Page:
Endothelial protein C receptor (EPCR) and thrombomodulin (TM) are expressed at high levels in the resting microvasculature and convert protein C (PC) into its activated form, which is a potent anticoagulant and antiinflammatory molecule. Here we provide evidence that in Crohn disease (CD) and ulcerative colitis (UC), the 2 major forms of inflammatory bowel disease (IBD), there was loss of expression of endothelial EPCR and TM, which in turns caused impairment of PC activation by the inflamed mucosal microvasculature. In isolated human intestinal endothelial cells, administration of recombinant activated PC had a potent antiinflammatory effect, as demonstrated by downregulated cytokine-dependent cell adhesion molecule expression and chemokine production as well as inhibited leukocyte adhesion. In vivo, administration of activated PC was therapeutically effective in ameliorating experimental colitis as evidenced by reduced weight loss, disease activity index, and histological colitis scores as well as inhibited leukocyte adhesion to the inflamed intestinal vessels. The results suggest that the PC pathway represents a new system crucially involved in governing intestinal homeostasis mediated by the mucosal microvasculature. Restoring the PC pathway may represent a new therapeutic approach to suppress intestinal inflammation in IBD.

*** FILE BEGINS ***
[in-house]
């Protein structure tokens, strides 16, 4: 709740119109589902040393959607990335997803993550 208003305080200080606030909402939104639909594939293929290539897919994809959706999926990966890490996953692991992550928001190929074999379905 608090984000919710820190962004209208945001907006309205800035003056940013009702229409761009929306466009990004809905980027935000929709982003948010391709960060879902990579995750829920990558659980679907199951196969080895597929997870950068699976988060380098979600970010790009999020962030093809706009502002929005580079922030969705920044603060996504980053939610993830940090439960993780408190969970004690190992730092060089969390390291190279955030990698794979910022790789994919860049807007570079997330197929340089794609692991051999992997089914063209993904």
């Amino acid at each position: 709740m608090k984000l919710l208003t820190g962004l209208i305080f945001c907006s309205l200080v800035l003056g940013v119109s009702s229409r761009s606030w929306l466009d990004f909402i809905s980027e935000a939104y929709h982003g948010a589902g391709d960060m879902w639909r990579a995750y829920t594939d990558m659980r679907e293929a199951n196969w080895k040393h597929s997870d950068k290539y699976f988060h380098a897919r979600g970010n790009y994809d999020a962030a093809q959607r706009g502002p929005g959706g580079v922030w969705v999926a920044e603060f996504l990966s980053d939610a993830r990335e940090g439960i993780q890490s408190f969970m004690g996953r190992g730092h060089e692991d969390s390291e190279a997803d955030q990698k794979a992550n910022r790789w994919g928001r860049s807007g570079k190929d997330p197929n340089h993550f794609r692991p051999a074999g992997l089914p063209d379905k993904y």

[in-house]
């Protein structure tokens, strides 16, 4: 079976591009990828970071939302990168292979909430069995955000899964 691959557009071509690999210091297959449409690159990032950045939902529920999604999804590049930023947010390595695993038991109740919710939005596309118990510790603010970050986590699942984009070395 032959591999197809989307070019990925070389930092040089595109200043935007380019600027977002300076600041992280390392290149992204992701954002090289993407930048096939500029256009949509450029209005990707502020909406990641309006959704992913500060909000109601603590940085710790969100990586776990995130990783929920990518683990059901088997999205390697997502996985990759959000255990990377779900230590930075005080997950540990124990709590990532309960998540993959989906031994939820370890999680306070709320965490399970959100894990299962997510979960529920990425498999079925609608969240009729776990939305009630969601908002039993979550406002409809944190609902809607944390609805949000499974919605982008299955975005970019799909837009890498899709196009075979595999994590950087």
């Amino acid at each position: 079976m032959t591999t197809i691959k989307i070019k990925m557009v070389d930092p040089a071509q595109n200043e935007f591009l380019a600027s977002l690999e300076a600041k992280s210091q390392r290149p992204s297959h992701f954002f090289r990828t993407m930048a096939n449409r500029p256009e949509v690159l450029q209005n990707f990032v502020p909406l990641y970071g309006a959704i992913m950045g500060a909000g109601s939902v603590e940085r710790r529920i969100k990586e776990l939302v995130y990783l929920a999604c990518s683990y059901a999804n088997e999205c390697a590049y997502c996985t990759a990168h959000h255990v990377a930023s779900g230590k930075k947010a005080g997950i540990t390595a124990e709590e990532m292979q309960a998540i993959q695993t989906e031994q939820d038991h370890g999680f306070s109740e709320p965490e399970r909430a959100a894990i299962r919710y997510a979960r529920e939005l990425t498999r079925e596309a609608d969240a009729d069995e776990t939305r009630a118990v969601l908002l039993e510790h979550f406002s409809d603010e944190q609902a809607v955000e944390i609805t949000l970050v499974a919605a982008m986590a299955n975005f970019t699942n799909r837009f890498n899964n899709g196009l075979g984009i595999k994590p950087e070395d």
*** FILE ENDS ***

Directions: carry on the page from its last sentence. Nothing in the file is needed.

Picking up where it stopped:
Franco Scaldaferri, Miquel Sans, Stefania Vetrano, Cristina Graziani, Raimondo De Cristofaro, Bruce Gerlitz, Alessandro Repici, Vincenzo Arena, Alberto Malesci, Julian Panes, Brian W. Grinnell, Silvio Danese